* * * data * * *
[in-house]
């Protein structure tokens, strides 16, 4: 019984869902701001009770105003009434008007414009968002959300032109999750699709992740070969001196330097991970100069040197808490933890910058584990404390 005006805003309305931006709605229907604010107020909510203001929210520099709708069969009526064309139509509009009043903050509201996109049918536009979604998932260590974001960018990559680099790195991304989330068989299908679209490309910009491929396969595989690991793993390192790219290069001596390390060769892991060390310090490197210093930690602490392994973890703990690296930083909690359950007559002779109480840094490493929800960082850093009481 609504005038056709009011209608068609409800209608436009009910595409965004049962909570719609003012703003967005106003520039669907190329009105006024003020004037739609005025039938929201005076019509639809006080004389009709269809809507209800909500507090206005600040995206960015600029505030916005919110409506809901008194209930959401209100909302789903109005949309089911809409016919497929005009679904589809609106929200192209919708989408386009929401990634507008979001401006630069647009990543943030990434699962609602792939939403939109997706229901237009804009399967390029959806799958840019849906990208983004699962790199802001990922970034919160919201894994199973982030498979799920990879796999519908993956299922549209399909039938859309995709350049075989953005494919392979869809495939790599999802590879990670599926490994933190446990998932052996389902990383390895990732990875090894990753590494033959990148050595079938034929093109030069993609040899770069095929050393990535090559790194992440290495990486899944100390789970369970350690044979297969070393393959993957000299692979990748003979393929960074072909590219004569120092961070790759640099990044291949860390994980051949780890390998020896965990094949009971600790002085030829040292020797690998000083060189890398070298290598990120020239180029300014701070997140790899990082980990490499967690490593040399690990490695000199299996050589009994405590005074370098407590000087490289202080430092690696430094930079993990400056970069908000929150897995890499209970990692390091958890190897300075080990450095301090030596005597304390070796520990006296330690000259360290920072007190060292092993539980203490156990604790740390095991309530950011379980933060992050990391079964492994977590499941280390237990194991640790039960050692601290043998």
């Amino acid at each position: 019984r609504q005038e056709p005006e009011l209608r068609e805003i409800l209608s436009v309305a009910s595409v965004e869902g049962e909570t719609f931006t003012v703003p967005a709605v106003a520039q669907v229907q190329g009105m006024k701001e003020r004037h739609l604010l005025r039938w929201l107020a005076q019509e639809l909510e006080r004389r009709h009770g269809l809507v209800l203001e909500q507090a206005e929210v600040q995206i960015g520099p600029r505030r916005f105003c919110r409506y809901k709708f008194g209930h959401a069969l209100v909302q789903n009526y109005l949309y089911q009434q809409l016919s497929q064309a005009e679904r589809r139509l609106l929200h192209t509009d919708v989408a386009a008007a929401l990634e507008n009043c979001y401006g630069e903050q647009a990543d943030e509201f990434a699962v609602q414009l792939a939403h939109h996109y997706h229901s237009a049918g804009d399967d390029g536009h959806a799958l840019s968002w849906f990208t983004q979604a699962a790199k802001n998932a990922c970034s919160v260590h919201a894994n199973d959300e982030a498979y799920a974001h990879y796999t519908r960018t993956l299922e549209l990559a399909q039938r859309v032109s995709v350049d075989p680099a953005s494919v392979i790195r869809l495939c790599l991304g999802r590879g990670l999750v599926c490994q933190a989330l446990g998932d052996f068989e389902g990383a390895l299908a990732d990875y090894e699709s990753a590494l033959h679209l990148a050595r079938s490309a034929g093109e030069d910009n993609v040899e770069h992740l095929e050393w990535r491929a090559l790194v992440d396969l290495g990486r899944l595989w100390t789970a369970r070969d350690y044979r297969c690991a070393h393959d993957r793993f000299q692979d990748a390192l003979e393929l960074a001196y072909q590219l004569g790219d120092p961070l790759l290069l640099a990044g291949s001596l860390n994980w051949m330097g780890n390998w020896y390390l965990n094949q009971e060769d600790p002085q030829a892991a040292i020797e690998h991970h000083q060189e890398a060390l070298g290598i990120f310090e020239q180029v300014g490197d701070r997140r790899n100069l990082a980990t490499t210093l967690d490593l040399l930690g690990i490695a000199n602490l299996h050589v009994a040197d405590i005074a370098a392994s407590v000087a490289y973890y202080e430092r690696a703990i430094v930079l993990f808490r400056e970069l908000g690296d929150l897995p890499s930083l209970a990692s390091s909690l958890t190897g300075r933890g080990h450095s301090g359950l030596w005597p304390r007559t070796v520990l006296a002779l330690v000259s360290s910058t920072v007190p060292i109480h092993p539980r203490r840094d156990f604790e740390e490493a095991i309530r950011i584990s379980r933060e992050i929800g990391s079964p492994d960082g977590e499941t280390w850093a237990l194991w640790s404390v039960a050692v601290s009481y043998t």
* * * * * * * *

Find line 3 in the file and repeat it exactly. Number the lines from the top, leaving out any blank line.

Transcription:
């Amino acid at each position: 019984r609504q005038e056709p005006e009011l209608r068609e805003i409800l209608s436009v309305a009910s595409v965004e869902g049962e909570t719609f931006t003012v703003p967005a709605v106003a520039q669907v229907q190329g009105m006024k701001e003020r004037h739609l604010l005025r039938w929201l107020a005076q019509e639809l909510e006080r004389r009709h009770g269809l809507v209800l203001e909500q507090a206005e929210v600040q995206i960015g520099p600029r505030r916005f105003c919110r409506y809901k709708f008194g209930h959401a069969l209100v909302q789903n009526y109005l949309y089911q009434q809409l016919s497929q064309a005009e679904r589809r139509l609106l929200h192209t509009d919708v989408a386009a008007a929401l990634e507008n009043c979001y401006g630069e903050q647009a990543d943030e509201f990434a699962v609602q414009l792939a939403h939109h996109y997706h229901s237009a049918g804009d399967d390029g536009h959806a799958l840019s968002w849906f990208t983004q979604a699962a790199k802001n998932a990922c970034s919160v260590h919201a894994n199973d959300e982030a498979y799920a974001h990879y796999t519908r960018t993956l299922e549209l990559a399909q039938r859309v032109s995709v350049d075989p680099a953005s494919v392979i790195r869809l495939c790599l991304g999802r590879g990670l999750v599926c490994q933190a989330l446990g998932d052996f068989e389902g990383a390895l299908a990732d990875y090894e699709s990753a590494l033959h679209l990148a050595r079938s490309a034929g093109e030069d910009n993609v040899e770069h992740l095929e050393w990535r491929a090559l790194v992440d396969l290495g990486r899944l595989w100390t789970a369970r070969d350690y044979r297969c690991a070393h393959d993957r793993f000299q692979d990748a390192l003979e393929l960074a001196y072909q590219l004569g790219d120092p961070l790759l290069l640099a990044g291949s001596l860390n994980w051949m330097g780890n390998w020896y390390l965990n094949q009971e060769d600790p002085q030829a892991a040292i020797e690998h991970h000083q060189e890398a060390l070298g290598i990120f310090e020239q180029v300014g490197d701070r997140r790899n100069l990082a980990t490499t210093l967690d490593l040399l930690g690990i490695a000199n602490l299996h050589v009994a040197d405590i005074a370098a392994s407590v000087a490289y973890y202080e430092r690696a703990i430094v930079l993990f808490r400056e970069l908000g690296d929150l897995p890499s930083l209970a990692s390091s909690l958890t190897g300075r933890g080990h450095s301090g359950l030596w005597p304390r007559t070796v520990l006296a002779l330690v000259s360290s910058t920072v007190p060292i109480h092993p539980r203490r840094d156990f604790e740390e490493a095991i309530r950011i584990s379980r933060e992050i929800g990391s079964p492994d960082g977590e499941t280390w850093a237990l194991w640790s404390v039960a050692v601290s009481y043998t």